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Operation Trifecta takes weapons, insurgents off streets

By Pfc. Christopher J. Ohmen | | January 18, 2006

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During Operation Trifecta the Marines of 2nd Battalion, 2nd Marine Regiment, with support from surrounding units, performed house-to-house searches and wide spread cache sweeps here, Nov. 14 through the 18.

The Marines detained more than thirty suspected insurgents and located more than 1,000 mortar, artillery rounds and rockets; 20,000 rounds of ammunition for small arms and over a dozen weapon systems, including AK-47’s and Rocket Propelled Grenade launchers, according to Maj. Timothy M. Bairstow, the battalion’s operations officer.

“The Marines in the battalion did a superb job with the operation, reducing the insurgent’s ability and spirit to fight,” said Maj. Christopher Dixon, Battalion Executive Officer.  “Targeted personnel and numerous weapons caches were discovered and destroyed.”

The five day operation included Company E, Company F and Weapons Company from the battalion and two squads of Combat Engineers from 2nd Battalion, 7th Marine Regiment.  The main effort for these Marines was house searches and large cache sweeps through the farm land and fields surrounding three target areas in Zaidon.

The other units involved acted as blocking forces for the raids on day one of the operation.  These units included Company D, 2nd Tank Battalion, elements of 1st Reconnaissance Battalion, elements of 2nd Assault Amphibian Battalion, Team Traveler (part of Regimental Combat Team 8’s headquarters company and U.S. Army B Troop, 1st Squadron, 75th Cavalry Regiment.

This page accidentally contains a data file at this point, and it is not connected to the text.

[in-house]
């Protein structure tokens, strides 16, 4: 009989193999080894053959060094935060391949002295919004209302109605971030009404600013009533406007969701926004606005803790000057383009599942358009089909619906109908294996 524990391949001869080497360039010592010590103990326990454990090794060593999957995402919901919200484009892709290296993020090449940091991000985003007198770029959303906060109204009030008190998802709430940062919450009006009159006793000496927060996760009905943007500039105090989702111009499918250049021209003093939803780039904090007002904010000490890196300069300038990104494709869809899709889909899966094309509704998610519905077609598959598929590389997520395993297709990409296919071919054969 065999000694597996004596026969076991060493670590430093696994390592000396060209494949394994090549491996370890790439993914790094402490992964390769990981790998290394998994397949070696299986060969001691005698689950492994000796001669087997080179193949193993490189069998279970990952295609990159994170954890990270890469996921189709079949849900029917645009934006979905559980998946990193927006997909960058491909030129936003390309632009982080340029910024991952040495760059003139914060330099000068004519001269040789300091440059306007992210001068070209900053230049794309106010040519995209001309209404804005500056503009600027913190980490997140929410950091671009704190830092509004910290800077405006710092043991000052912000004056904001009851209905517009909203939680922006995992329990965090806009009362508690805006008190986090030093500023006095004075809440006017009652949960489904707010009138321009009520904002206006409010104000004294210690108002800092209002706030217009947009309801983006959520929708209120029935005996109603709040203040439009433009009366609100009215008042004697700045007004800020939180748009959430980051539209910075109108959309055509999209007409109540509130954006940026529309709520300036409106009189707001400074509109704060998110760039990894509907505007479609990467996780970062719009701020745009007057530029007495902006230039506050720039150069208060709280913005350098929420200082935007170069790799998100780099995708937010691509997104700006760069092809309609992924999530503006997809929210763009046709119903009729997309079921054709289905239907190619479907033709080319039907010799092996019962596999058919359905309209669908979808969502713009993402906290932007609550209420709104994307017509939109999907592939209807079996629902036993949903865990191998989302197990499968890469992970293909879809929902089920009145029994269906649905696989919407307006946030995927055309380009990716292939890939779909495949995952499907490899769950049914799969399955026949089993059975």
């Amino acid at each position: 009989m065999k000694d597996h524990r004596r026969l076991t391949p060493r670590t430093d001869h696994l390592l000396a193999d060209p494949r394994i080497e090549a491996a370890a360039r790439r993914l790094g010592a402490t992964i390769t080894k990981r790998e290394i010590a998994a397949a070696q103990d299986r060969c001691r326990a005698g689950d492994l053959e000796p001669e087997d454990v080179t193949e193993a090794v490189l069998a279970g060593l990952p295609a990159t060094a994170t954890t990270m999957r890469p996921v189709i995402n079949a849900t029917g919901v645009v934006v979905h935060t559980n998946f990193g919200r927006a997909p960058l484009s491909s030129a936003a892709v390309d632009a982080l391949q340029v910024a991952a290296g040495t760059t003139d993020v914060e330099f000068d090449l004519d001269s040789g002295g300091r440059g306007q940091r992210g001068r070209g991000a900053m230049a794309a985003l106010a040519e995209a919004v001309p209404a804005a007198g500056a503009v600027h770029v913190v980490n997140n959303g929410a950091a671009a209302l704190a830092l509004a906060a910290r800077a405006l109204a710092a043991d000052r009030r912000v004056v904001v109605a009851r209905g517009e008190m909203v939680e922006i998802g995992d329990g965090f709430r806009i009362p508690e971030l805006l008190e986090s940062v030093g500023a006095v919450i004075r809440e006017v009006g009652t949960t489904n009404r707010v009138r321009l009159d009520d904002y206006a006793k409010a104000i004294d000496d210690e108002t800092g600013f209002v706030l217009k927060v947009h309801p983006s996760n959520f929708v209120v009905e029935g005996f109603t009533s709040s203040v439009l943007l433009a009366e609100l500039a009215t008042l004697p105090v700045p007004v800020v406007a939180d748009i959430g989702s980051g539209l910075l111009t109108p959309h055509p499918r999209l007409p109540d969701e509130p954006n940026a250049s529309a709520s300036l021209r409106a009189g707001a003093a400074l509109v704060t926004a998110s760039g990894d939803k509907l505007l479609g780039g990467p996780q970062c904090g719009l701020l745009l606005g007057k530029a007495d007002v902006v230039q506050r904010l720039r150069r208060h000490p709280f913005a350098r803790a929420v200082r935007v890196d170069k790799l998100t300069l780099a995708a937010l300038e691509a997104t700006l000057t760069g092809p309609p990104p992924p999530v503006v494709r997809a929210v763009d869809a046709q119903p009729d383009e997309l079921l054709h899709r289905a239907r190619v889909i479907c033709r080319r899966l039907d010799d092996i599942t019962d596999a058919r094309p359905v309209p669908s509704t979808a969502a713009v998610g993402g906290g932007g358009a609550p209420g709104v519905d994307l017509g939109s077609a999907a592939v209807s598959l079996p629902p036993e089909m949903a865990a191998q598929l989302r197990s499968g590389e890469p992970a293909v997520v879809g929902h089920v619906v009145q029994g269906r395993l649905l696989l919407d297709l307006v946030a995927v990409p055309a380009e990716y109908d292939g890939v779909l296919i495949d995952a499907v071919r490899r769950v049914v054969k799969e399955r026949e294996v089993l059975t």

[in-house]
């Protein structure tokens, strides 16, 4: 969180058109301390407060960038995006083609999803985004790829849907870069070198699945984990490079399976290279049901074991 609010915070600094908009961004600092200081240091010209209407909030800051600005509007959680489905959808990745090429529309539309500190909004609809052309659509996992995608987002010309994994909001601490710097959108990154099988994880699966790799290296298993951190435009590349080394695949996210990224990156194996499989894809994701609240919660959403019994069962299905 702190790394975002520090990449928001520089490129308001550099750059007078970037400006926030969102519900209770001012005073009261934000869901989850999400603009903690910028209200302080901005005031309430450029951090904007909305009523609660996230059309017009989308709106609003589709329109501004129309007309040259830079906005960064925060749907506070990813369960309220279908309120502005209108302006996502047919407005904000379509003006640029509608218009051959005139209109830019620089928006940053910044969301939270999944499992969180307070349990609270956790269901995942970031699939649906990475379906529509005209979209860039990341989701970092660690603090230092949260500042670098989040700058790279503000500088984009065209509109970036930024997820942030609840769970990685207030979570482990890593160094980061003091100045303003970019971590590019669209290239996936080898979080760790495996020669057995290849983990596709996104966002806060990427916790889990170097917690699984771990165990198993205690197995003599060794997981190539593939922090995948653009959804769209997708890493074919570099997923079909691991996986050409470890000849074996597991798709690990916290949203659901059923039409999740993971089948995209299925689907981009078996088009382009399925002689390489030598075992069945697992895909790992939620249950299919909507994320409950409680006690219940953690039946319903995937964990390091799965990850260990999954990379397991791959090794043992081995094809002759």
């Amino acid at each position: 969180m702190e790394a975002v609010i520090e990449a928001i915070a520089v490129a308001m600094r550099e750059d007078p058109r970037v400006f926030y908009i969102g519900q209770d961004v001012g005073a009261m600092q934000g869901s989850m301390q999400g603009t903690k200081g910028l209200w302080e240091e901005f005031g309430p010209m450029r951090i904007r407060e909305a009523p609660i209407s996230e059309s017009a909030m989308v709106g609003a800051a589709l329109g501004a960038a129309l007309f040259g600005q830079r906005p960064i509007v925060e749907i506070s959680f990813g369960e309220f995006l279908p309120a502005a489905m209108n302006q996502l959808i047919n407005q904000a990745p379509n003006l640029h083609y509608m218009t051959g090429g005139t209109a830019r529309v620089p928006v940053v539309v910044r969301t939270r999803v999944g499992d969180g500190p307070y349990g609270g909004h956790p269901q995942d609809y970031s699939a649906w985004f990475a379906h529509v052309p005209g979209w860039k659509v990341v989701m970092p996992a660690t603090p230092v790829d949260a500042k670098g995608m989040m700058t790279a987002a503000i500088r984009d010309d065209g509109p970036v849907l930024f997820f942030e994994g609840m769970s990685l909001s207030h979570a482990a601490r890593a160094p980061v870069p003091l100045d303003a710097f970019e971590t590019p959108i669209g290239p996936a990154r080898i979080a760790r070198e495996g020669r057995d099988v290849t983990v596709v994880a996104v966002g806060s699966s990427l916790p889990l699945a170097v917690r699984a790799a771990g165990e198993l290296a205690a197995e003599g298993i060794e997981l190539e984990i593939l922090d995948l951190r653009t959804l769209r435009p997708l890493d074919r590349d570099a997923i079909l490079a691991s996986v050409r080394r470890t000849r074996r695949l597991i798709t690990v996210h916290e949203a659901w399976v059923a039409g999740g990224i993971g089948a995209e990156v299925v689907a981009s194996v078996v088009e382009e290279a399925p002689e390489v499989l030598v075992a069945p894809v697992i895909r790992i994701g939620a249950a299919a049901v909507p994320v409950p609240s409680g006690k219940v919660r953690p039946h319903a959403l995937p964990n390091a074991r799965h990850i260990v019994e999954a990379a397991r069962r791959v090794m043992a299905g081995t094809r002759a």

“The supporting units were instrumental in not letting the insurgents leave the areas we were hitting on the first day of the operation,” Bairstow stated.

One platoon from each of the companies was inserted by helicopter on Nov. 14.  The ground-based forces left their respective staging areas and began the search inside the cordon elements.

After half a day of rigorous house-to-house searches and vehicle searches, 15 men were detained and sent to the battalion detention facility.  At the completion of day one, the surrounding blocking forces returned to other tasks while the Marines and sailors continued with the operation.

Over the next four days, infantry squads, reinforced with combat engineers, were sent on sweep missions into the fields and houses in the areas surrounding the first day’s objectives.  They also searched vehicles for weapons and possible insurgents as they searched the county side.

Trudging through the mud of freshly irrigated fields and along the edges of numerous canals, the Marines pressed forward every day to deny the insurgents the ability to fight against Coalition Forces.  The Combat Engineers, with metal detectors in hand, successfully helped unearth several tons of enemy weapons that would have been used in future attacks.

“This operation was one of the most successful for the battalion and Regimental Combat Team 8,” said Dixon.  “We accomplished every task we had set up and took large amounts of enemy material out of their hands disposing of it on the spot.  With more operations like this the country of Iraq is well on its way to being a free democratic nation.”

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